Wednesday, April 20, 2011

Unsinkable ( A book review)

Abby Sunderland and Lynn Vincent, Unsinkable: A Young Woman’s Courageous Battle on the High Seas (Nashville: Thomas Nelson, 2011),  221 pages with a 16 page insert of color photos.

In June 2010, the world watched and listened to the news about Abby Sunderland, a sixteen year old who was attempting to sail solo around the world.  In the middle of the Indian Ocean, her boat rolled over, tearing off her mast and her communication gear.  The boat was equipped with beacons that sent warning signals to a satellite and soon Australia (the closet nation capable of launching a rescue effort), sent out a plane in search for Abby and her boat.  Thanks to the precision of technology, they found her boat and were able to learn that she was in good shape.  A French fishing vessel picked her up the next day.  Abby’s disaster occurred just after another sixteen year old woman, Jessica Watson of Australia, became the youngest person ever to travel unassisted around the globe.  At the time, Sunderland’s family was tried in the court-of-public-opinion as people questioned the wisdom of a family sending out their daughter on a round-the-world trip.  This book is an attempt to show the support that Abby had from her family and that the trip wasn’t as reckless as one might assume.  Abby had spent her life sailing.  For several years, she and her family had lived on a sailboat.  A year before her attempt to sail around the world, her older brother had sailed around the world.  She was obviously a seasoned sailor.  In addition, although she was alone on the boat, she was anything but alone in her attempt to sail around the world.  Thanks to communication technology, she was in constant contact via a satellite phone and the internet, with a team that helped her through problems and to plan her course. 

This book is written from two points of view (using two authors): Abby’s and a narrator.  The format works quite well.  I enjoyed reading of the adventure, but found myself wanting to know more, especially the day in-and-out details of sailing a boat alone.  When I was a teenager, I was captivated by the experiences of Robin Graham, who sailed his small boat, “Dove” around the world.  Reading about Abby’s constant contact and dependence on technology made the trip seem less challenging and also made me wonder what the point there is in trying to go around the world without stopping.   Throughout the book, the authors make a point to mention the family’s “evangelical Christian” faith.  Yet, other than mentioning this and noting a few prayers, little evidence is seen of their faith until Abby gets in trouble in the Indian Ocean.  There, where storm after storm batters her boat, prayer comes to the forefront.  I found myself questioning if the early mentions of faith had to do with the book being published by company known for their religious titles. 

At the end of the book, there is a glossary of nautical terms and a nice outline of Abby’s boat, “Wild Eyes” which was helpful and made the reading more enjoyable.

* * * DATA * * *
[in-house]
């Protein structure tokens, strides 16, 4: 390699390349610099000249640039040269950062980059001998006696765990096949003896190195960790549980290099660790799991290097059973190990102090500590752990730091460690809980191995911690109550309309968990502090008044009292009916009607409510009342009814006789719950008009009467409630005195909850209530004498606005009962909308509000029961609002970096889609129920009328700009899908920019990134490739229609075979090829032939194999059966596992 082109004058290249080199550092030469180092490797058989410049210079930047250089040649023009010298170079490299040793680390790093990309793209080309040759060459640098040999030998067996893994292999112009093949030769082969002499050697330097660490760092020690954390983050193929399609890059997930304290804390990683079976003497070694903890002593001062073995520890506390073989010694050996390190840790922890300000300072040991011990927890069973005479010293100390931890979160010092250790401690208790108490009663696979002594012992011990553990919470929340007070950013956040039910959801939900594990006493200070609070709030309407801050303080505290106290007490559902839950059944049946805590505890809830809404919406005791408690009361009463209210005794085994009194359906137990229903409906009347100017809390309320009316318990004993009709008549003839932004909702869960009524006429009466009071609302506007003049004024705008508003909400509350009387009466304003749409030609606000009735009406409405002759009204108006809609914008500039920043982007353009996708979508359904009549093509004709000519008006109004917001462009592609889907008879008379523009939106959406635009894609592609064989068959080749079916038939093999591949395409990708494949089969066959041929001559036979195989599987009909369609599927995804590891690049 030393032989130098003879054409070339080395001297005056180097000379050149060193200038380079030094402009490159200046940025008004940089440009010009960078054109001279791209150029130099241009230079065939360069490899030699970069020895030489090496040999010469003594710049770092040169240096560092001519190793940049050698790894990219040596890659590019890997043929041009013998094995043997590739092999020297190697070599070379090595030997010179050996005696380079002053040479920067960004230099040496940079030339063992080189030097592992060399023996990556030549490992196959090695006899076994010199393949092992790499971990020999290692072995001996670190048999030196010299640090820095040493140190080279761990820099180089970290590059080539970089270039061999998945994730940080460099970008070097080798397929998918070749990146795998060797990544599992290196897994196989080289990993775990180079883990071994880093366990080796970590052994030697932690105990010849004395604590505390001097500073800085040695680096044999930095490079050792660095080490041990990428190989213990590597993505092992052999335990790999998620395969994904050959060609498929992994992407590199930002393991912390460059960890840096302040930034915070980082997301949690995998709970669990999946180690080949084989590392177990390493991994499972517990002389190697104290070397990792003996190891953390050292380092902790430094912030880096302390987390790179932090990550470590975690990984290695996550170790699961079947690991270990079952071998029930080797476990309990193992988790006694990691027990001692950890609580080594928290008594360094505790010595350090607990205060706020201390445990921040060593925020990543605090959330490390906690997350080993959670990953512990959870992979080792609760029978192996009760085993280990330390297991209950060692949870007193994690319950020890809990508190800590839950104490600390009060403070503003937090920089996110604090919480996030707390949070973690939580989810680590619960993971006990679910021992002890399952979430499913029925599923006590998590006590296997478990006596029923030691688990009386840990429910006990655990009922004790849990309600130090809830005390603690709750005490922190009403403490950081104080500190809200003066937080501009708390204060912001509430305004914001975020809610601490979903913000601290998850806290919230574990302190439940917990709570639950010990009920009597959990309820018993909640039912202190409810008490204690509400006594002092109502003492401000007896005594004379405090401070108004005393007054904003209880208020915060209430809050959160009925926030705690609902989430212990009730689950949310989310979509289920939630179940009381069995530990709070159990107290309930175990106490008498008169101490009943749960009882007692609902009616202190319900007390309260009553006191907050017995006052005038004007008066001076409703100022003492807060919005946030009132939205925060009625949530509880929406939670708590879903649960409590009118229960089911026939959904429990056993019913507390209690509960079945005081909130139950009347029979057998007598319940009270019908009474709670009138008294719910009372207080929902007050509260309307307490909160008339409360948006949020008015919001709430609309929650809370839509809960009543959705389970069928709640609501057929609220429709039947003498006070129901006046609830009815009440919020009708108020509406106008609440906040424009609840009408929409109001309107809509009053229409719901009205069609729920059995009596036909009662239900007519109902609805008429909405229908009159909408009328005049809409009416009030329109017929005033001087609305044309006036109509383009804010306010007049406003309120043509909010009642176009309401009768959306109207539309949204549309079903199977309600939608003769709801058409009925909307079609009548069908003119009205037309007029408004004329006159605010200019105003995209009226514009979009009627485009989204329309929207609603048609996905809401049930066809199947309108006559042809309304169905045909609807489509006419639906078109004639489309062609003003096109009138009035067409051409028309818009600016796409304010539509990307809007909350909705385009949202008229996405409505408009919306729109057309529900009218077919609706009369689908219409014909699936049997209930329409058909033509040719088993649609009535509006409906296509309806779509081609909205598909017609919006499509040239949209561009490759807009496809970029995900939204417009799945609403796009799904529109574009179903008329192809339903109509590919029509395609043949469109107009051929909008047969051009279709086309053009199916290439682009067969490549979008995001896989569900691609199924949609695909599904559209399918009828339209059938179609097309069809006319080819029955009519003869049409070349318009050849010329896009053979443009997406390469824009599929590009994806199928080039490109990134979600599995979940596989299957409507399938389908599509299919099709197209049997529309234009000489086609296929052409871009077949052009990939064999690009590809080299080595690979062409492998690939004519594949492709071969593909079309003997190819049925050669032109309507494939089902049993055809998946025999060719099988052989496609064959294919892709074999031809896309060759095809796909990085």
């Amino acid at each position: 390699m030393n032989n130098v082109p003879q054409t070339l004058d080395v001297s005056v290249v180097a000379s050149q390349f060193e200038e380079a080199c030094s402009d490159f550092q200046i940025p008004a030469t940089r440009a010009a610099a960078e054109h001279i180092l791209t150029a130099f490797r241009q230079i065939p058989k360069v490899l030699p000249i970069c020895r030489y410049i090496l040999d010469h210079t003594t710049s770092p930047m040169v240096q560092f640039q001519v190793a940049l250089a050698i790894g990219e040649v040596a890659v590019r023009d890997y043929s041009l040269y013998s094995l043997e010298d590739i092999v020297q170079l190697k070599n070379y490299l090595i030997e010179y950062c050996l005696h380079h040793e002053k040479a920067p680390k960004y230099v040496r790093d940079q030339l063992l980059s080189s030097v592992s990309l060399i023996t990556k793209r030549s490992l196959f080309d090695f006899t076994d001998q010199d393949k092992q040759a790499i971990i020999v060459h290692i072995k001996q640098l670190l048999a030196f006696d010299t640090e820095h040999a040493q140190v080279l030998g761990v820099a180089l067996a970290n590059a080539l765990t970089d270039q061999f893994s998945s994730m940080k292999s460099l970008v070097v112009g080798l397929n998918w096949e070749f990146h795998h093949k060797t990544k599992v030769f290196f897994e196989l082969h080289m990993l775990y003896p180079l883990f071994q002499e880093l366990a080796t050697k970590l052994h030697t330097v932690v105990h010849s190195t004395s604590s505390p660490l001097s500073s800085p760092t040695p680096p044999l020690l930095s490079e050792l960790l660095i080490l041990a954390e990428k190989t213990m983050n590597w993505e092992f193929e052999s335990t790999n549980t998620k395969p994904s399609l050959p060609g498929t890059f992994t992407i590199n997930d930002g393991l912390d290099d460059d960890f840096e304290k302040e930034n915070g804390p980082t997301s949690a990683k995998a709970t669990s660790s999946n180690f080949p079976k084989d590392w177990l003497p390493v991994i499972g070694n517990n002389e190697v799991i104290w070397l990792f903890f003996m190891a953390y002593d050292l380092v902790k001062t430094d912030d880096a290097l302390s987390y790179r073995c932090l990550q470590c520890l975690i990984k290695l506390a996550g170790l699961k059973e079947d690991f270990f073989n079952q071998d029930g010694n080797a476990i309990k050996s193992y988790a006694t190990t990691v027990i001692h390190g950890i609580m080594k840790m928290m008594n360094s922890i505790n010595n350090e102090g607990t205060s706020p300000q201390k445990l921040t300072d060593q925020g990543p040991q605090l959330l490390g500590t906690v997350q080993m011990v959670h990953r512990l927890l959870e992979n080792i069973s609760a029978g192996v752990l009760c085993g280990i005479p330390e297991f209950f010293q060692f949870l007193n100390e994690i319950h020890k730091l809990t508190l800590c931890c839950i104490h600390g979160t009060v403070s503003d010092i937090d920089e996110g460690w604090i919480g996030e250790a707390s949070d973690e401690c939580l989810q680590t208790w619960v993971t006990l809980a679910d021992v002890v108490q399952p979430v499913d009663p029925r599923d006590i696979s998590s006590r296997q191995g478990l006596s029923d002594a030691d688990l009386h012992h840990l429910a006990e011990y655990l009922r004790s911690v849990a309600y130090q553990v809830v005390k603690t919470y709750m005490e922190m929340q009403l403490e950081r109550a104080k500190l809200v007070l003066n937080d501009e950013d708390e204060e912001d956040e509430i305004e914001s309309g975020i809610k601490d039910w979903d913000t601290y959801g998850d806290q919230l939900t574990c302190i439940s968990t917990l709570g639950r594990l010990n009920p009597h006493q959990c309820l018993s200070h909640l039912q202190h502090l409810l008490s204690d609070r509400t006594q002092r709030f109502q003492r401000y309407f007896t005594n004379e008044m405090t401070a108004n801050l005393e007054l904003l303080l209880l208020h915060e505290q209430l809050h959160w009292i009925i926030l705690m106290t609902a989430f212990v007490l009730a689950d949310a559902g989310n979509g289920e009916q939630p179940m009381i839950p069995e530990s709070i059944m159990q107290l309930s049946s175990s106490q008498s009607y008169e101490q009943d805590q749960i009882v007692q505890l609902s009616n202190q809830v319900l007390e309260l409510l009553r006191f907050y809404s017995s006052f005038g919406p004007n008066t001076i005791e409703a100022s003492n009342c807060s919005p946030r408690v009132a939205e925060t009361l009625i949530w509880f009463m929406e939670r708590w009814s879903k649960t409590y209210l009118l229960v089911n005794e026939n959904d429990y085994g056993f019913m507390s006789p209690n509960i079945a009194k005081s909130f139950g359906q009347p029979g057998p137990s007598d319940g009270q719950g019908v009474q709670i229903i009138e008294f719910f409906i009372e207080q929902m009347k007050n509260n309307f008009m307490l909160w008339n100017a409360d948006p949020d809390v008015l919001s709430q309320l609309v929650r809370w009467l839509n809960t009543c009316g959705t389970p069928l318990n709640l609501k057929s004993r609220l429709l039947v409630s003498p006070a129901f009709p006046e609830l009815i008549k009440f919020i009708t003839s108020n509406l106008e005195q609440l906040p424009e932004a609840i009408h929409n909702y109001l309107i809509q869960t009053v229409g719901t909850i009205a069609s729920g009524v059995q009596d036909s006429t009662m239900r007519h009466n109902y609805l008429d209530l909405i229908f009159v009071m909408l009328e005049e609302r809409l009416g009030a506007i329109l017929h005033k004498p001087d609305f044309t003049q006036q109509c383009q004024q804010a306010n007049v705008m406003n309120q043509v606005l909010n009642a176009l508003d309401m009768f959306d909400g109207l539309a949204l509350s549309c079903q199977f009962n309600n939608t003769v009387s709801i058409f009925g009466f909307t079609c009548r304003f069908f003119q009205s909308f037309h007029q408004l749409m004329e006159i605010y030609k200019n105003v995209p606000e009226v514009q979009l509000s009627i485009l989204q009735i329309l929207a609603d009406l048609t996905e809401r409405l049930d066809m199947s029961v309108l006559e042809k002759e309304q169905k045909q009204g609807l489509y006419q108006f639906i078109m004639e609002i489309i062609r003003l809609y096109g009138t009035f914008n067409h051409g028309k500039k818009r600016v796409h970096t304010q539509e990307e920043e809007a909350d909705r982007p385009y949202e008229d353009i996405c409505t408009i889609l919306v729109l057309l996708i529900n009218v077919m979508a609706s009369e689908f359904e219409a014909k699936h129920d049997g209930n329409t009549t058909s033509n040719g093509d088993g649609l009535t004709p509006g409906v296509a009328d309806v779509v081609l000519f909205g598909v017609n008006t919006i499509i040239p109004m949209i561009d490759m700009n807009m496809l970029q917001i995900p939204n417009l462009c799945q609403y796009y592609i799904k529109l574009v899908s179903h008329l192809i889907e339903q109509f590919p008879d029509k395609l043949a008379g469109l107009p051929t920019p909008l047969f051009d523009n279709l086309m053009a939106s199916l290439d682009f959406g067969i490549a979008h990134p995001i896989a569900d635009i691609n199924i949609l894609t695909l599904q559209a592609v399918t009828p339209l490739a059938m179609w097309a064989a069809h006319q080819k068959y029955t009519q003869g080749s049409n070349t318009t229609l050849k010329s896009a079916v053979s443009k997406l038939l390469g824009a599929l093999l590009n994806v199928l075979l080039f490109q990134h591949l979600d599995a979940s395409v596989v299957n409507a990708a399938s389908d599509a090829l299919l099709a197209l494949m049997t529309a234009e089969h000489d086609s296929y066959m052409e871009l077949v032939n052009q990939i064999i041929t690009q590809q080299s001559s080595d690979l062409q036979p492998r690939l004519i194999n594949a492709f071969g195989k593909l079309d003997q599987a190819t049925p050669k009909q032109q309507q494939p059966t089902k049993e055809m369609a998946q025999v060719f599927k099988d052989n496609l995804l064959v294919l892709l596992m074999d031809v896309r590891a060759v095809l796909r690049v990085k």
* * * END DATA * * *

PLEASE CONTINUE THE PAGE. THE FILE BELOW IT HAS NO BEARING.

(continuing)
It took me a few days to get my hands on this book to read because my daughter grabbed it first.  At 13, she is about the age I was when I read Graham’s accounts of sailing around the world.  She started reading and wouldn’t put it down.  I wonder what influence this book might have on her life for I am sure that Graham’s journeys (although I’ve never done in long-distant sailing) influenced my tendency to be a bit of a vagabond.   Abby’s parents should be praised for encouraging their children to reach for their goals. 

If you like this type of book, you might also enjoy Gregg Granger's book Sailing Faith, which is about him and his family spending four years sailing around the world.  For my review of Gregg's book, click here.

Disclosure of Material Connection: I received this book free from the publisher through the BookSneeze®.com <http://BookSneeze®.com> book review bloggers program. I was not required to write a positive review. The opinions I have expressed are my own. I am disclosing this in accordance with the Federal Trade Commission’s 16 CFR, Part 255 


  1. Forgive me, I have no ambiguous thoughts about this and situations like this at all. I define this as child abuse. It uses the fearlessness within kids that armies across the world mold. I saw the graveyards outside Ypres where the majority are but two years older at 18/19.
    On the point of the Roaring Forties and the idiots that sail in those waters. Off they go I say. BUT, they should not expect that shipping whether naval or commercial be diverted into danger in order to pull their idiotic arses out of the fire.
    My good friend Kristine works in those waters. And last year a wave turned a section of steel piping into a butchers hook. And it was only just a bit rough. This video is by my friend and shows the rescue of a ships crew.
    But even with ice strengthened vessels almost every season a vessel goes down. Whats remarkable is that more of the little boats don't. Again sorry.

  2. What an interesting my kids and I would both enjoy I am sure! I remember the news on this last year and often wondered what came about.